Hand Fractures (metacarpals & phalanges)
The bones from the wrist joint to the finger- and thumb-tips are known as metacarpals and phalanges. The five metacarpal bones are in the palm of the hand and connect the wrist to the fingers. The 14 phalanges are the bones of the finger and thumb; three for each finger and two for the thumb.These nineteen bones are susceptible to many different kinds of fracture resulting from trauma to the hand. Here is a brief overview of the most common fractures and what we can do to treat them.
Metacarpal fracture (broken hand)
It is quite common to break the metacarpal bones. They account for roughly one-tenth of all fractures, and between 30-40% of all fractures involving the hand. Falls, accidents and punching injuries are common causes. It may not be a surprise to learn the most commonly broken metacarpals are those at the edge of the hand: those that belong to the thumb (1st metacarpal) and the little finger (5th metacarpal). Similarly, they are more likely to break at the ends of the bone than in the middle. Sometimes more than one metacarpal is broken.The symptoms of a fracture are pain, swelling, soreness and difficulty with movement. It may also be noticeable that part of the hand looks misshapen. Treatment for metacarpal fractures varies depending on which parts of the bones are broken.
Treatment for metacarpal fractures
5th metacarpal fractureis common enough for it to have a popular nickname: The Boxer's Fracture. It's usually possible to treat these injuries without manipulation or surgery, by resting the hand and wearing a splint for protection, and resuming careful movement of the hand within 2-3 weeks. It may be that despite full healing there is a change of shape to the knuckles when making a fist, but there should be no loss of function. It is important to get this checked out early to prevent permanent deformity.
1st metacarpal fracture, at the base of the thumb, is known to doctors as a Bennett's fracture. Usually an operation is required, as there may be displacement of the fracture fragments; it is important that the joint heals with an even surface to diminish the risk of arthritis occurring, so the surgeon may choose to hold the fracture in position with a fixture known as a K-wire (or less commonly with screws and/or a plate). Recovery from this procedure involves wearing a cast or splint for up to 8 weeks, with any sutures removed after around 4 weeks.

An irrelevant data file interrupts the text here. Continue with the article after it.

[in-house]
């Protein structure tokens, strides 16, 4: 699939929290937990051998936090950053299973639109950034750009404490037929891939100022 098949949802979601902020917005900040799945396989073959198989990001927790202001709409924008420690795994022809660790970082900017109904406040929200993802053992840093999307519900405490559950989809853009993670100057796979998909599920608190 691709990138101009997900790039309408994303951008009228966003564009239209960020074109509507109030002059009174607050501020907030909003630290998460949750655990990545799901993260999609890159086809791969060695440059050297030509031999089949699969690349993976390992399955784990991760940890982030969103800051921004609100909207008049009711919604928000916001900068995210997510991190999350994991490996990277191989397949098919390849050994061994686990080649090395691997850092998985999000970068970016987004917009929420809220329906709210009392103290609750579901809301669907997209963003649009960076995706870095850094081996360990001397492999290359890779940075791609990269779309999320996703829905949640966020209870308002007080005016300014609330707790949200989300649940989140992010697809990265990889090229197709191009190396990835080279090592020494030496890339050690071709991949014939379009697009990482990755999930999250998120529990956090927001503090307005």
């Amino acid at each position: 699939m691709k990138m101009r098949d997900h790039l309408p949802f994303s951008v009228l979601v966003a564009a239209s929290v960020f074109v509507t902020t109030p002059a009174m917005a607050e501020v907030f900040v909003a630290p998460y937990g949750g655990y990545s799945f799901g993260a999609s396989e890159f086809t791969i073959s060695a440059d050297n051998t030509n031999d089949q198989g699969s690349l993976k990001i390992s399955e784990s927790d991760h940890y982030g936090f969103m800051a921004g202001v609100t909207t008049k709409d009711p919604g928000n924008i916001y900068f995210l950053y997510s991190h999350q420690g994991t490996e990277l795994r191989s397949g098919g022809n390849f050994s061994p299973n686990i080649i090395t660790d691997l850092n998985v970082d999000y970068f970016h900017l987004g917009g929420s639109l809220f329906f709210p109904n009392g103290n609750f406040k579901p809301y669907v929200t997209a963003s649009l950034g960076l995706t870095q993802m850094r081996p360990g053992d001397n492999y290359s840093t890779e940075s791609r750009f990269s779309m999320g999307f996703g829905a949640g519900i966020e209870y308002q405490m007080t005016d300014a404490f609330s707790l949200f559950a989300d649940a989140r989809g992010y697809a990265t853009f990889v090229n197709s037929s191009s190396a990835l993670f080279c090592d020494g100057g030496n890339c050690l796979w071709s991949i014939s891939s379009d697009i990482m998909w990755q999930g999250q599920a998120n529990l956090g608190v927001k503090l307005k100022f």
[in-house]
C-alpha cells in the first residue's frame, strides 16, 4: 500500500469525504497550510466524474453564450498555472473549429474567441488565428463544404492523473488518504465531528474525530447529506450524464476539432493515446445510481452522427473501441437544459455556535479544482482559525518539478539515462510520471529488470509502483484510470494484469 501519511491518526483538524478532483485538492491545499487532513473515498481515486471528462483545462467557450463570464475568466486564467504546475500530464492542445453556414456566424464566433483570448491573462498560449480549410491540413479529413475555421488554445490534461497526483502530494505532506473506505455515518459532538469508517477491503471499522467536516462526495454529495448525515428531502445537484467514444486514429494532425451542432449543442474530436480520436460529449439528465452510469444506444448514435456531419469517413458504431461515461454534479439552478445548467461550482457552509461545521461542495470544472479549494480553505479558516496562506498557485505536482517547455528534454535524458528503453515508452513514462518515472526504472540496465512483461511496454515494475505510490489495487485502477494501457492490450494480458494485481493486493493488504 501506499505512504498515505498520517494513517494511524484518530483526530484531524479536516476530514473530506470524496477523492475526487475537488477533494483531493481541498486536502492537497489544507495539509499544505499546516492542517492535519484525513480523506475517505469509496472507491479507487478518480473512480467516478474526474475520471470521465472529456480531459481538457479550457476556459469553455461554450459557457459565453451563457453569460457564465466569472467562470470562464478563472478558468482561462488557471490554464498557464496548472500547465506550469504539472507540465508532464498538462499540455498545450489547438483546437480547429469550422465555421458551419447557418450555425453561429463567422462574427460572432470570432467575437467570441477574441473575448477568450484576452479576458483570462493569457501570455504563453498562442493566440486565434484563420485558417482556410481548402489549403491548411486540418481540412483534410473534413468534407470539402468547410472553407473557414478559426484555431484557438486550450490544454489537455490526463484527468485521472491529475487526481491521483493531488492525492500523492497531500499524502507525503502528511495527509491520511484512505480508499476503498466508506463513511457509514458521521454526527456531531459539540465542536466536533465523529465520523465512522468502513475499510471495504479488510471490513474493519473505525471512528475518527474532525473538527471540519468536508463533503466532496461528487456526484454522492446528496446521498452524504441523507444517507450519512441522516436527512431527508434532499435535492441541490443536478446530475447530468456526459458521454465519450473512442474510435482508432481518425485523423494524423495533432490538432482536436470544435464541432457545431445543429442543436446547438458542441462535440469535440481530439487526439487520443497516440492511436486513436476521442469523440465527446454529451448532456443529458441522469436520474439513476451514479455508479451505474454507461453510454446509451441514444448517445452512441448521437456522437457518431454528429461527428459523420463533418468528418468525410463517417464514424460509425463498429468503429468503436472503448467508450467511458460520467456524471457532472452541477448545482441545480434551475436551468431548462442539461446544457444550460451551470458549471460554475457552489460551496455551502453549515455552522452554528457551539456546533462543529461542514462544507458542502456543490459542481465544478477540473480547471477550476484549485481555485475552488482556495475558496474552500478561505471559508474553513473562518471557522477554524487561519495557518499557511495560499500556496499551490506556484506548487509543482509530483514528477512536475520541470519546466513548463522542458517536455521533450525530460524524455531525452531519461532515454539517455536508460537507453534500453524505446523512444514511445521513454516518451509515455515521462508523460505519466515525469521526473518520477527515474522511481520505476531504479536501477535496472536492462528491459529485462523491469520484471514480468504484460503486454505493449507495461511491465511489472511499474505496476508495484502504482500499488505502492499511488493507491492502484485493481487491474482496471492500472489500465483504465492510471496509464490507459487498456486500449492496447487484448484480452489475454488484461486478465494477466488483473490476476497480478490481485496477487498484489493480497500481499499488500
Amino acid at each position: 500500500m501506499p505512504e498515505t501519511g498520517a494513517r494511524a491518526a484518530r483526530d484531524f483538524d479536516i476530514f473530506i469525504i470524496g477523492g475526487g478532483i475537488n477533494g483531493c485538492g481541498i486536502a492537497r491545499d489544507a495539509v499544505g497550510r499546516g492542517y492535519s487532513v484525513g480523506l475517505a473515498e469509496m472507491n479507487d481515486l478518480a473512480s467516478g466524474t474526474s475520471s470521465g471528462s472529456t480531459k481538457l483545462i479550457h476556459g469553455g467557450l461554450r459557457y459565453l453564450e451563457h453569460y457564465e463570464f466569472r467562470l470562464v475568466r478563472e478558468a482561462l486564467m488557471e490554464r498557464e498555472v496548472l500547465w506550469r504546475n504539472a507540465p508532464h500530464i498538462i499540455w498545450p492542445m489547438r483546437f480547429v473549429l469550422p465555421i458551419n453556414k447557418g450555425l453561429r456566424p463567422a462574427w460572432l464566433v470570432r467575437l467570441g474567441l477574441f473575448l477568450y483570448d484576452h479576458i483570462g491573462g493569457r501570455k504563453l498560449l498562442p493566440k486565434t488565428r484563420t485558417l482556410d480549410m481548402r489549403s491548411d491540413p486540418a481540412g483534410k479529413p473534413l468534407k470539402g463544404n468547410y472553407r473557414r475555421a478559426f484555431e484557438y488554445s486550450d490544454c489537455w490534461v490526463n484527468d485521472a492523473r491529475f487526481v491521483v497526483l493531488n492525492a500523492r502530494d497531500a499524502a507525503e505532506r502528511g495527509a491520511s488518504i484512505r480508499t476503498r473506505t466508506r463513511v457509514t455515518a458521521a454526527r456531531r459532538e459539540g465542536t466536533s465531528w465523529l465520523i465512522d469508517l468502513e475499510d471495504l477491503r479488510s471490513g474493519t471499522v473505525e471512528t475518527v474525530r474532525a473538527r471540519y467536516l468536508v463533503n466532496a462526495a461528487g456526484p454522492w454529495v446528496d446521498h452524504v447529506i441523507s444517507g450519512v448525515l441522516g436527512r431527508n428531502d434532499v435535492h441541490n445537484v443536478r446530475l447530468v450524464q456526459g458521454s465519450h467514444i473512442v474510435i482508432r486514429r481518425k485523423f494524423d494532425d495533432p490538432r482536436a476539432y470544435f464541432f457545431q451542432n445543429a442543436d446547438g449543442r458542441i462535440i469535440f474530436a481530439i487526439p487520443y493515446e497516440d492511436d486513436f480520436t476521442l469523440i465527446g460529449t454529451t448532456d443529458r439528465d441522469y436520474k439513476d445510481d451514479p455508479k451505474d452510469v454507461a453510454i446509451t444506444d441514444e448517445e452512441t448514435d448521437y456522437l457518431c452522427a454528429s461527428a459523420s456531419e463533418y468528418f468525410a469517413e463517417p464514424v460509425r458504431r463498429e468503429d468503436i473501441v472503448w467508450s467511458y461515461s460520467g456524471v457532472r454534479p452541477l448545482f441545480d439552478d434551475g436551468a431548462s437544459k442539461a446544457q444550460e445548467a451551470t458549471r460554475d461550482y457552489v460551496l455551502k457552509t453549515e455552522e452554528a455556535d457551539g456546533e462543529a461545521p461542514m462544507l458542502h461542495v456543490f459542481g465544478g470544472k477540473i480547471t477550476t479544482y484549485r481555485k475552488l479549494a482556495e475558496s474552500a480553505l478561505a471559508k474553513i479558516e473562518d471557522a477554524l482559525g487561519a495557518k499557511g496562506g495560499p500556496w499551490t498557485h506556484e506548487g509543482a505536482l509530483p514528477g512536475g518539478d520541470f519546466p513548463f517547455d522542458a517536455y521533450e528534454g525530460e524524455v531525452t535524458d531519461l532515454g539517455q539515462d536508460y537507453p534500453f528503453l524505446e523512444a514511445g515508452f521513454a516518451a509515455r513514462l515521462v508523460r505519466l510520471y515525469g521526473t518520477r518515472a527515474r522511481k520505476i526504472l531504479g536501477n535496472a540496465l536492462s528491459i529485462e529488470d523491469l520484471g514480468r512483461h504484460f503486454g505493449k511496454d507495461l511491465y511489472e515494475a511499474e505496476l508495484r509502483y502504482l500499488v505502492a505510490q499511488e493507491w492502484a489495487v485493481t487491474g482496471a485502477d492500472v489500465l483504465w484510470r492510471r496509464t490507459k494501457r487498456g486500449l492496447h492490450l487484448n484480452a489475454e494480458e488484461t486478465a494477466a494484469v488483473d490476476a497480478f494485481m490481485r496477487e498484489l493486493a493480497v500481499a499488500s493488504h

4th and 5th metacarpal fracture/dislocationis also known as a Reverse Bennett's fracture, and also usually requires surgery to protect the future function of the joints by holding the bones in the correct position. Again, the healing process may take up to 8 weeks with any fixtures removed at the appropriate point.
One common factor for injuries resulting from punching and fighting is that if the fracture is accompanied by a break in the skin, usually caused by contact with a tooth, there is a risk of infection and there may also be damage to the tendon and joint. Surgery is almost always necessary for these injuries and may be accompanied by antibiotic treatment.
Phalangeal fracture (broken finger or thumb)
The fourteen phalanges (phalanx bones) that make up the fingers and thumb are susceptible to injuries from crushing, twisting and sudden impacts. Fractures are usually accompanied by pain and swelling in the finger. The treatment depends on the nature of the break and which bones are affected.
Treatment for phalangeal fractures
Many fractures can be treated without an operation, usually by protecting the finger with a splint for 2-8 weeks depending on the location and severity of the injury. However, it may be necessary in some cases to operate on your finger. As with metacarpal fractures, if the skin is broken this will need to be cleaned thoroughly during surgery to prevent infection. It may be necessary to use a wire to keep the fracture in place for 3-4 weeks to allow the bone to heal in the correct shape.